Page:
Kumulus


Logo :
Nom du porteur du projet :
M. Iheb Triki
Pays de déploiement du projet :
Tunisie
Secteur :
Environnement
Quel problème votre entreprise veut-elle résoudre ? :
Tunisia and MENA region are threatened by water scarcity. Actual solutions (bottled water, transported watertanks or non-renewable groundwater) are disastrous for the environment
Quelle solution apporte votre entreprise ? :
Kumulus creates drinking water from the humidity in the air. Predictive algorithms will use collected data (IoT technology) to inform on water production and optimize the energy use
Décrivez votre projet :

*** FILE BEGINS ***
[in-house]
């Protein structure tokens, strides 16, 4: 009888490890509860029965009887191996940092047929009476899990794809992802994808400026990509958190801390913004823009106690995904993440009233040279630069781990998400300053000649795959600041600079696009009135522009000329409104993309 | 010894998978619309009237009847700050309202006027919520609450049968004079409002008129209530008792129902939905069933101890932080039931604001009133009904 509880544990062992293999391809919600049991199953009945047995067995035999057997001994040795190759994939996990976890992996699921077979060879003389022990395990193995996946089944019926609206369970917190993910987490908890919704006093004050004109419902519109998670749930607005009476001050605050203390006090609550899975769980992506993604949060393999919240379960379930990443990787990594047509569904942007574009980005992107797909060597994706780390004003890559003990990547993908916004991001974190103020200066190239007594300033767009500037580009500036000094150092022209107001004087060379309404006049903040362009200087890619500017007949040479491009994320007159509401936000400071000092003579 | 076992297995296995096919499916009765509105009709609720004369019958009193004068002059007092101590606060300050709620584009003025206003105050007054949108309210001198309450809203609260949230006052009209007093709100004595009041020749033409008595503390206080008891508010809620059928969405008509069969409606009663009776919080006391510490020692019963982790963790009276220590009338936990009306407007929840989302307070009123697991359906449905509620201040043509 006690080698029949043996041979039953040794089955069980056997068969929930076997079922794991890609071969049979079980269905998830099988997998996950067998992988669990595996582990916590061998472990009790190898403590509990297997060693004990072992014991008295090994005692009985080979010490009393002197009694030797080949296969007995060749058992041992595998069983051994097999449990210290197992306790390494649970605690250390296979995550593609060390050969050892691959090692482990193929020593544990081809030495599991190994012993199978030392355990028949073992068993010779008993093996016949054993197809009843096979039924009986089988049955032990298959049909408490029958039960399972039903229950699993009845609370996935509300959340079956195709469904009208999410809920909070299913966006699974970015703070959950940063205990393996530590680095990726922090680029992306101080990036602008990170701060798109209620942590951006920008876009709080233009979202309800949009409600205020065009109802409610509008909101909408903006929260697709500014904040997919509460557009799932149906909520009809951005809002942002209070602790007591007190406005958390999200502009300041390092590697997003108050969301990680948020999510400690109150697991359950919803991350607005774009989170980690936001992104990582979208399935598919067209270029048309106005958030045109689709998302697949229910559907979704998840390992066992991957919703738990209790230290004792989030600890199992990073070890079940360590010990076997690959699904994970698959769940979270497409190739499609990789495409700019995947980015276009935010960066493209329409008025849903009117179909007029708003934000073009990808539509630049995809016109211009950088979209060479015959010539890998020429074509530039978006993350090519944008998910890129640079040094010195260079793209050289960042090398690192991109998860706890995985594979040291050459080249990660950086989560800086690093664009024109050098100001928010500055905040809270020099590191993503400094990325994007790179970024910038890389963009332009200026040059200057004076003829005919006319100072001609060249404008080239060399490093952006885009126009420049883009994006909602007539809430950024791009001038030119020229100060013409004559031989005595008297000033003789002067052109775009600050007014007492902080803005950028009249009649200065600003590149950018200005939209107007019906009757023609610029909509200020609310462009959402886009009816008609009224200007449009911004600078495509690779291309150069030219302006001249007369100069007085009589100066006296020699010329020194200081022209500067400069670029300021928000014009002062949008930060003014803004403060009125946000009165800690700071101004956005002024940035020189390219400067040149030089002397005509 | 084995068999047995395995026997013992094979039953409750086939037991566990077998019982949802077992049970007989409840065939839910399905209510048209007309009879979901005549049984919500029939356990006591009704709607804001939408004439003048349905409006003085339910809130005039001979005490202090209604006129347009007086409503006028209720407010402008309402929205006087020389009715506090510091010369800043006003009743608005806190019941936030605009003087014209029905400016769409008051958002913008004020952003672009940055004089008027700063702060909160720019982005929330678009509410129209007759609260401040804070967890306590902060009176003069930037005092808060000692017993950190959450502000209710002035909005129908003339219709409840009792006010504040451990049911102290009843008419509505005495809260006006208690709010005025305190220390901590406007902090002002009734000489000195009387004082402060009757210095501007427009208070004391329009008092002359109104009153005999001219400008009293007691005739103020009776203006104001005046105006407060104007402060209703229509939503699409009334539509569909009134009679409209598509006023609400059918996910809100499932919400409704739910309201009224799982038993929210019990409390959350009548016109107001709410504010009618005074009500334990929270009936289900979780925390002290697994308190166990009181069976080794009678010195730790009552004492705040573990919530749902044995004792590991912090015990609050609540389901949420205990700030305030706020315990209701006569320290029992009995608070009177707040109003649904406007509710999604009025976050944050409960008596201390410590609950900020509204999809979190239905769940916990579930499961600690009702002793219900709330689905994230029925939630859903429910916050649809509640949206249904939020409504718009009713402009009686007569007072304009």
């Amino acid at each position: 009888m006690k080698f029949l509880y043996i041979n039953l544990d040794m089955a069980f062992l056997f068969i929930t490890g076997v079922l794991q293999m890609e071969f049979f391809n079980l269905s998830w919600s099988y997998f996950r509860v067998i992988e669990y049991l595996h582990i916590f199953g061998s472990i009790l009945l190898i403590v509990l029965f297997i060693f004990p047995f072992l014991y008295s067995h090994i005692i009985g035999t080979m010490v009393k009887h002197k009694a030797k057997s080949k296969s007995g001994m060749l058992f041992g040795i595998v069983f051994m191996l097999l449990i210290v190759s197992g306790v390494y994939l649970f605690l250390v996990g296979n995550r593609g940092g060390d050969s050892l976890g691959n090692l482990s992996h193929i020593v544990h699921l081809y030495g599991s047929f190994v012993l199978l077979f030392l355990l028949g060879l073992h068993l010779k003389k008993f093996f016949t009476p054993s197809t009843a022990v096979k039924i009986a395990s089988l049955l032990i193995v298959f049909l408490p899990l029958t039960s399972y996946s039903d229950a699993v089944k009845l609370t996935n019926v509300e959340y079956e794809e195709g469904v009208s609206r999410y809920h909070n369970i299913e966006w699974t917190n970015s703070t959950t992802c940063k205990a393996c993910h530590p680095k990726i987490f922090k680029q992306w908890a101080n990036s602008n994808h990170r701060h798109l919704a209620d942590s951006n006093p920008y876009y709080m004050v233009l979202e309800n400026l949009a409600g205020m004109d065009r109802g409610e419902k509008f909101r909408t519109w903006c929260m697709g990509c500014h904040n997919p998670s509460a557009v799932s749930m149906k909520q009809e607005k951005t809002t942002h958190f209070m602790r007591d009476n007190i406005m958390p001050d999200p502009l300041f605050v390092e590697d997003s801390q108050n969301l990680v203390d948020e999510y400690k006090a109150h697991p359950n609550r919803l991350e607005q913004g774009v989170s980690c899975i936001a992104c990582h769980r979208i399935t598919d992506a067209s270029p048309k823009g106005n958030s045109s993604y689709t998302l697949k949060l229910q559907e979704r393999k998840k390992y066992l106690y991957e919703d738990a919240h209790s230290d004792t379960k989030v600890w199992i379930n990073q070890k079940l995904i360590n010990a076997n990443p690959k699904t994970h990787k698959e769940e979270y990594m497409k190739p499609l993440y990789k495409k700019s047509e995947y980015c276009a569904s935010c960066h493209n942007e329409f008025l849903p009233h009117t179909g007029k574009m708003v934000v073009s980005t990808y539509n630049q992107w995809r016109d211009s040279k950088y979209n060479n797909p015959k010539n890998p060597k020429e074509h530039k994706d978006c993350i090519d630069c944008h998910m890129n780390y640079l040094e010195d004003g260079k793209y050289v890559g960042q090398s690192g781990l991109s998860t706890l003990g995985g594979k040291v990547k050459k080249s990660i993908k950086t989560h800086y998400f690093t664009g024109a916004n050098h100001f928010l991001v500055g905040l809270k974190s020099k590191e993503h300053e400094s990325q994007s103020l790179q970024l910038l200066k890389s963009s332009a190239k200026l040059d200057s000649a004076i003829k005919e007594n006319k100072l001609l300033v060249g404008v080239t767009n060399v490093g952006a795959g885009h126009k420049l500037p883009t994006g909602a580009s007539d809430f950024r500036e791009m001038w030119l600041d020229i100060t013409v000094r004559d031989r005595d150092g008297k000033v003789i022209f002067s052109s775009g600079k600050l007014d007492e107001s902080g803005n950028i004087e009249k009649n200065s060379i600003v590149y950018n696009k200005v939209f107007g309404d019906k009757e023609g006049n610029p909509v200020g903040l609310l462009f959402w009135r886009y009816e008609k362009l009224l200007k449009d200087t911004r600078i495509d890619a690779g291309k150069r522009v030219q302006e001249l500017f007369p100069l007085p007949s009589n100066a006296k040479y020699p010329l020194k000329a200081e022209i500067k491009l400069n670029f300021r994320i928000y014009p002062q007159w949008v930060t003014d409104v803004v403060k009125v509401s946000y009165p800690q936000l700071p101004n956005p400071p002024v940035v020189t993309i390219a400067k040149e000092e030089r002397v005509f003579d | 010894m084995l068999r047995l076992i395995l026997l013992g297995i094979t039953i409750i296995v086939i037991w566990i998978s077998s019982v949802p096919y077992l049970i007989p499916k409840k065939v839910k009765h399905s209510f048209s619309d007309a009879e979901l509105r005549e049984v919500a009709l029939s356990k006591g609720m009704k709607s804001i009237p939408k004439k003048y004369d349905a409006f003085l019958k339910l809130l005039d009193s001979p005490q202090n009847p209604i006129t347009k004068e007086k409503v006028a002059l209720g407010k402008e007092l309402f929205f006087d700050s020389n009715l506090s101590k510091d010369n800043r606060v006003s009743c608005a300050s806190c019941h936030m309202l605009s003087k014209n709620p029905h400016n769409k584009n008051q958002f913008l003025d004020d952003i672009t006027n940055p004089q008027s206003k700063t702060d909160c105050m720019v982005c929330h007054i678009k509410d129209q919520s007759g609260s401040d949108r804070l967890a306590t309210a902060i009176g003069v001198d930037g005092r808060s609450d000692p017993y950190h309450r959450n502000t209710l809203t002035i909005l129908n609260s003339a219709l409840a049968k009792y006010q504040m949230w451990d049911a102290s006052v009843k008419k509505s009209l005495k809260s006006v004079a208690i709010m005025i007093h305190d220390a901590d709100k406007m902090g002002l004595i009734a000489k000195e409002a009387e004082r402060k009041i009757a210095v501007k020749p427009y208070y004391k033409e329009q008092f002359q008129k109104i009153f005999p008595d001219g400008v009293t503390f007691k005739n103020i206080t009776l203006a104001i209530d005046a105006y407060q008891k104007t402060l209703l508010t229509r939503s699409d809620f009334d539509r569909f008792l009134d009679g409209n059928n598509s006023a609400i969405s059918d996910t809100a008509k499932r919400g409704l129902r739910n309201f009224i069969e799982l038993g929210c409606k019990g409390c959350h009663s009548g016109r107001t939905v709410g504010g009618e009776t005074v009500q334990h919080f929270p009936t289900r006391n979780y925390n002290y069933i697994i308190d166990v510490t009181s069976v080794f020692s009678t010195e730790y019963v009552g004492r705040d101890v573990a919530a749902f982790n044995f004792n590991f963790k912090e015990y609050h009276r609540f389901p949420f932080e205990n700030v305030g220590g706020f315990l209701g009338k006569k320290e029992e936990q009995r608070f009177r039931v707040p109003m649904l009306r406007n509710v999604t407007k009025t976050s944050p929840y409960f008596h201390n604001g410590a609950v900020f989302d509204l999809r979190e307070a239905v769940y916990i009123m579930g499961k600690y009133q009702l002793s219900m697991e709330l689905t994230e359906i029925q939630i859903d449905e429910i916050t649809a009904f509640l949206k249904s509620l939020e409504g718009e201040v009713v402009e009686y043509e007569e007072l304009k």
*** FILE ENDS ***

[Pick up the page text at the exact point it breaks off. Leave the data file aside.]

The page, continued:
One liter of mineral water costs circa 10$ cents in Tunisia and Egypt and above 15$cts in Morocco. Kumlus technology will create ~25 liters of water per day at less than 8 $cts. No plastic bottles will be used and remote (or offgrid) populations will be empowered as they will have their own sustainable source of clean and drinking water. within Kumulus multiple complex systems interacting: • Energy system: PV panels and batteries will be controlled by an Energy Management System • Thermal machine creates water from humidity • Water system: Filters and mineralizers • Sensors and IoT to monitor the system • Predictive algorithms –data from the system will be combined with meteorological information/algorithms to predict water quality and quantity production Today • We assessed 11 meteo stations in Tunisia and selected Tataouine, Kasserine and Tozeur for our analysis and testing. • Proof Of Concept (PoC) created: A machine assembled in ElSpace in Tunis creates 20 to 30L of water per day. A contract with a renowned university to assist us in the prototype is being signed • Analyses of the temperature-humidity mapping allowed us to choose the design parameters of the product. Components have been included in the design in order to monitor performances and run optimizations to minimize power consumption • Kumulus team is in discussions with associations to bring this technology to a school in Tunisia where children do not have access to drinking water